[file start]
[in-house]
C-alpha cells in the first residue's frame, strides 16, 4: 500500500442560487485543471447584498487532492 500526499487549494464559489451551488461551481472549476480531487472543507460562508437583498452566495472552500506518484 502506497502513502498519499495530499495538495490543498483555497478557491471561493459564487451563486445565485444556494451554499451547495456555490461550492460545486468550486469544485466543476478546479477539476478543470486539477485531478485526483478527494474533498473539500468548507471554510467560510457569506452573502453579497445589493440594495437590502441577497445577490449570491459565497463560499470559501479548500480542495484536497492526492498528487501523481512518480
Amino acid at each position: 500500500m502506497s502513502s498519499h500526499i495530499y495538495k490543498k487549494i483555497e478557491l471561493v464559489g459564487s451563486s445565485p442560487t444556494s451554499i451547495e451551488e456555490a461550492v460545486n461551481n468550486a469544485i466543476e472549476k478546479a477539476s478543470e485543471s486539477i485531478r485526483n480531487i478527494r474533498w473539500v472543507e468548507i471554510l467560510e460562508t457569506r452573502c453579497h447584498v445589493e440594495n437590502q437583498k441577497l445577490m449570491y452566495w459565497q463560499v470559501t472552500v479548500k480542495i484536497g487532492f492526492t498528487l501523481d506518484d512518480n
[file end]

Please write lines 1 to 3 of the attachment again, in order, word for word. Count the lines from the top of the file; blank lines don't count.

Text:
[in-house]
C-alpha cells in the first residue's frame, strides 16, 4: 500500500442560487485543471447584498487532492 500526499487549494464559489451551488461551481472549476480531487472543507460562508437583498452566495472552500506518484 502506497502513502498519499495530499495538495490543498483555497478557491471561493459564487451563486445565485444556494451554499451547495456555490461550492460545486468550486469544485466543476478546479477539476478543470486539477485531478485526483478527494474533498473539500468548507471554510467560510457569506452573502453579497445589493440594495437590502441577497445577490449570491459565497463560499470559501479548500480542495484536497492526492498528487501523481512518480
Amino acid at each position: 500500500m502506497s502513502s498519499h500526499i495530499y495538495k490543498k487549494i483555497e478557491l471561493v464559489g459564487s451563486s445565485p442560487t444556494s451554499i451547495e451551488e456555490a461550492v460545486n461551481n468550486a469544485i466543476e472549476k478546479a477539476s478543470e485543471s486539477i485531478r485526483n480531487i478527494r474533498w473539500v472543507e468548507i471554510l467560510e460562508t457569506r452573502c453579497h447584498v445589493e440594495n437590502q437583498k441577497l445577490m449570491y452566495w459565497q463560499v470559501t472552500v479548500k480542495i484536497g487532492f492526492t498528487l501523481d506518484d512518480n